Beetle from Colombia and Nicaragua is Tiniest Free-Living Insect
Posted on October 8, 2015
A minute beetle from Colombia and Nicaragua is the world's smallest free-living insect. Precise new measurements have ended debate over the size of the insect.
The beetle, Scydosella musawasensis, was first described in 1999 when several specimens were found in Nicaragua. 85 more specimens were found recently at Chicaque National Park in Columbia. The smallest of the tiny beetles measured in at the 0.325 mm.
The beetle is a yellowish-brown color and has an elongated oval body. The beetle also has a 10-segmented antennae. It is the only known representative of its featherwing beetle genus.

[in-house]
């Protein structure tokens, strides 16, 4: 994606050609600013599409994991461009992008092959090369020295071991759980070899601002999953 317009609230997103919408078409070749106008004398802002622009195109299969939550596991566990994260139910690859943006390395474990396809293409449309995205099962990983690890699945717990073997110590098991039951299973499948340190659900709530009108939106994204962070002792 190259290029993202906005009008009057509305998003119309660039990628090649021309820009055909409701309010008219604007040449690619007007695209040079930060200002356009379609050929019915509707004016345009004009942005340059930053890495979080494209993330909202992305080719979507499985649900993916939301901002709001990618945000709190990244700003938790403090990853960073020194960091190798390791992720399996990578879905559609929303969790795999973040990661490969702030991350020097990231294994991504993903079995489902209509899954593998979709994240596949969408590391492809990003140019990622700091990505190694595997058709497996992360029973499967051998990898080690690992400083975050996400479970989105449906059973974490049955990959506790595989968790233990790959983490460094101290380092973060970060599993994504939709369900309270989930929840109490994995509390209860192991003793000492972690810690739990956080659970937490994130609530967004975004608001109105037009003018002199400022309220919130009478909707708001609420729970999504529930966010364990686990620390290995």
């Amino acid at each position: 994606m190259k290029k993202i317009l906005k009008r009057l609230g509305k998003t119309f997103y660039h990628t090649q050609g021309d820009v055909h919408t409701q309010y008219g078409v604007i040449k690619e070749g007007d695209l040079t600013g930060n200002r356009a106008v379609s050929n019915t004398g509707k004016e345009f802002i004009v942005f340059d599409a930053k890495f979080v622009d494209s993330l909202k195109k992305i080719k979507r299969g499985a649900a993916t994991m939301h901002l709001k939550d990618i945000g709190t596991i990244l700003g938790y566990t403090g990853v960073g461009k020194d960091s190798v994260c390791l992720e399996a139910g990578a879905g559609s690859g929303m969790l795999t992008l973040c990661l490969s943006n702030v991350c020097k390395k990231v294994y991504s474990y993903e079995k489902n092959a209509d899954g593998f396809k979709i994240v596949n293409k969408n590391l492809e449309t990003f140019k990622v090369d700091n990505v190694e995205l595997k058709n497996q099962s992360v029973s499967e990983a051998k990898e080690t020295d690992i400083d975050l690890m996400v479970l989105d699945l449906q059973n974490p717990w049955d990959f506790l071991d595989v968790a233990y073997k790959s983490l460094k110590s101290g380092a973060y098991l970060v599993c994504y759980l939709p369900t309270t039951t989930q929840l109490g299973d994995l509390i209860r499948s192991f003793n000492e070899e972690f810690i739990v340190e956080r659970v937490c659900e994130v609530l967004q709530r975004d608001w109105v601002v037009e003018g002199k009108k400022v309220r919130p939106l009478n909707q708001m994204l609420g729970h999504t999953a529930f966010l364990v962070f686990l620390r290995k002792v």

The news survey is the second record of the tiny beetle species. The survey also found that insect has a wider range than previously thought. The insect feeds on fungi.
The measurements were made by Dr. Alexey Polilov, Lomonosov Moscow State University Moscow using the insects collected in Colombia earlier this year. Dr. Polilov used specialized software and digital micrographs to measure the tiny beetles. A research paper can be found here in the journal, ZooKeys.
Photo: Dr. Alexey Polilov
- Hexapod Robots Walk Faster With Flexible Feet
- Giant Hailstone From Argentina Could Set New World Record
- It Rains Liquid Iron on Exoplanet WASP-76b
- Study Reveals 3-D Structure of Ultra-Black Butterfly Wings
- NASA Image Shows Lake Mega Chad Remnants